If you read between the lines, you might notice that you qualify as a critique partner for most other writers and maybe a beta reader for someone outside your genre. For instance, I write YA, but I love a good mystery. I'd be a good beta reader for mystery writers (but please don't send me a ms to read or my critique partners will hunt you down. Time is valuable.)
Currently, I'm partnering with several writers. I recently started working with aspiring YA author Brook Ellis. We met through Miss Snark's Critique Partner Dating Service (love that name!). Since three-thousand miles separates us, Brook and I exchange manuscripts via Google Docs and email. So far, it works. I'm also part of a local writer's group who met at a SCBWI event. Adult fiction writer Gwynne Jackson, picture writer and illustrator Evangeline, and I also exchange work via Google Docs. In addition, because we live within a five-mile radius, we meet monthly at someone's house.
I feel extremely fortunate to have these amazing writers in my life. Previously, I was unsure about working with a critique partner. I was embarrassed my work might not measure up; I was afraid I wouldn't have the time. Wrong. Wrong. Love, love them. When you want to, you can accomplish quite a lot.
So here are my top five reasons why you need a critique partner (CP).
A critique partner will:
1. Provide honest feedback. You are not paying them. They are not your mom. If something isn't working, or if something's truly amazing, they will let you know.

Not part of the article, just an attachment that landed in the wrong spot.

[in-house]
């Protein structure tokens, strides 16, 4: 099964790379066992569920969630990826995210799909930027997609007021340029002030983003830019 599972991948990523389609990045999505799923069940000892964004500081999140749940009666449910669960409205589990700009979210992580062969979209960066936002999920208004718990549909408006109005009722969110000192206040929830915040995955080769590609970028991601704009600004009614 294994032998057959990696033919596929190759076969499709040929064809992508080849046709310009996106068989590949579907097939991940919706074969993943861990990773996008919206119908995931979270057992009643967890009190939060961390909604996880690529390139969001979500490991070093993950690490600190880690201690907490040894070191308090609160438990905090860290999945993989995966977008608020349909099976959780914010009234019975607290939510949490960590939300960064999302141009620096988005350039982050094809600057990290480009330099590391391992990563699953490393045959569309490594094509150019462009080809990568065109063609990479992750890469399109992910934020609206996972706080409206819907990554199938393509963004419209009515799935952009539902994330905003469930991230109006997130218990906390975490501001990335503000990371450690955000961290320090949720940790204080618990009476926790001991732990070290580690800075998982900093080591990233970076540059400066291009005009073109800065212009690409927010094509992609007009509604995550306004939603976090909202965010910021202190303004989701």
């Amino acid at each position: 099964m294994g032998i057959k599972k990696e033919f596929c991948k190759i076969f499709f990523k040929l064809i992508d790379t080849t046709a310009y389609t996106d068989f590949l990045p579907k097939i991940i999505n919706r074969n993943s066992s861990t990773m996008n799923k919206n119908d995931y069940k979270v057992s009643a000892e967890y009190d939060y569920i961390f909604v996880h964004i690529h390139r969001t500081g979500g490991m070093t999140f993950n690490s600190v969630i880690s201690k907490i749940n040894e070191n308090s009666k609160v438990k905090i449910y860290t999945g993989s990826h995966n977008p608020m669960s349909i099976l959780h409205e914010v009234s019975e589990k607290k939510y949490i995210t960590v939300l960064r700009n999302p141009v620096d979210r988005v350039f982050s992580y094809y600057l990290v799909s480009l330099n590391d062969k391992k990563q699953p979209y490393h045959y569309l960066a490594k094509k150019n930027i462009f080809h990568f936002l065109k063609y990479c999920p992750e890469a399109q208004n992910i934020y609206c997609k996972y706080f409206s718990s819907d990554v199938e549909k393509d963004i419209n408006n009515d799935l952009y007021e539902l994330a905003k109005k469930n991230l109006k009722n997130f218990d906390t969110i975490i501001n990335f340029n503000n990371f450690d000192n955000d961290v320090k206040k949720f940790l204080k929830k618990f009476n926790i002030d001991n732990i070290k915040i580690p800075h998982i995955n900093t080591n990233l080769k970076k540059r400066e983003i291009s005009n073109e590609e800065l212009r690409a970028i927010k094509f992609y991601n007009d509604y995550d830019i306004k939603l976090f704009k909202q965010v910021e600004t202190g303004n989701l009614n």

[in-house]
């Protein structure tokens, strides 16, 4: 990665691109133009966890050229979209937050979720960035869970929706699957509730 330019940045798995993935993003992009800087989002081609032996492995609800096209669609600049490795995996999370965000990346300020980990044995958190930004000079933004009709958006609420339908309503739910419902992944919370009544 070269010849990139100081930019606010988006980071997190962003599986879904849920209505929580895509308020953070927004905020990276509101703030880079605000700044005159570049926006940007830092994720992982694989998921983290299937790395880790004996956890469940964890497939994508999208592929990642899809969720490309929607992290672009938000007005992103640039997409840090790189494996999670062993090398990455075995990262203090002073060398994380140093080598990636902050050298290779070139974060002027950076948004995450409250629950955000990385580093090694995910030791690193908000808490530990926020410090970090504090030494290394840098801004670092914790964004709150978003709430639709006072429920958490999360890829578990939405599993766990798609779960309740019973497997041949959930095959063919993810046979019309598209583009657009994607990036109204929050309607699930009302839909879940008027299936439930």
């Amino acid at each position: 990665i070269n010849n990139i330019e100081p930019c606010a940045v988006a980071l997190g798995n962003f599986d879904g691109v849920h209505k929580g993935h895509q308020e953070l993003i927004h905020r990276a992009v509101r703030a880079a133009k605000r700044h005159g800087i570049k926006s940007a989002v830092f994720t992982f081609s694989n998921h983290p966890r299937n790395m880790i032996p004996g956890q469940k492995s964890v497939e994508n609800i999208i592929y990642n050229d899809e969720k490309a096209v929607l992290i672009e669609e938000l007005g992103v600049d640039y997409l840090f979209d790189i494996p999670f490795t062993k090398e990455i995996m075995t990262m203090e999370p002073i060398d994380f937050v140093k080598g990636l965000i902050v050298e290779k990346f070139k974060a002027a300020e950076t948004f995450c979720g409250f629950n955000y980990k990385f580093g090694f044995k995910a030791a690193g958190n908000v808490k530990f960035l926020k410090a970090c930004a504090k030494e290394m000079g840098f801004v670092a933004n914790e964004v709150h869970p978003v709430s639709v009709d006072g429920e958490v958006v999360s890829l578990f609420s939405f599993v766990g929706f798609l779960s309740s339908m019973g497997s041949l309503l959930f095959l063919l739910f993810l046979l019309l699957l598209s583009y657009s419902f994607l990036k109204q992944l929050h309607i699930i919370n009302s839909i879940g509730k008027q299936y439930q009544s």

2. Have the skill to help you. Since your CPs are writers, they will not only be able to tell you where something's gone awry, they will be able to offer some pretty great suggestions on how to fix it.
3. Help you grow as a writer. Over the course of time, your CPs will become great teachers. Once they've learned your writing style, they will recognize your weaknesses and help you accentuate your strengths.
4. Not waste your time. They want what you want: good, constructive, honest feedback. If they can't provide this, they understand you might find a new partner. If you're good and helpful (because you're doing 1-3), they will make your time worth it.
5. Make you laugh. Make you cry. Mostly because of No. 1, your CP will sometimes tell you things about your writing that will make you feel so good, you'll laugh. However, every rose has its thorns. Because of No.1, your CP will also tell you some brutally honest facts about where your writing or story is falling down. The hope is that, because of No. 2, you will understand that the crying will help with No. 3.
If your relationship with your CPs look different, maybe it's not working. Remember, it's a partnership. As in any relationship, know when to get out and know when you're not doing your part.
I would love to hear your thoughts on finding and working with critique partners. Please share them in the comments below.
I'm always open to finding more CPs in order to create the best stories.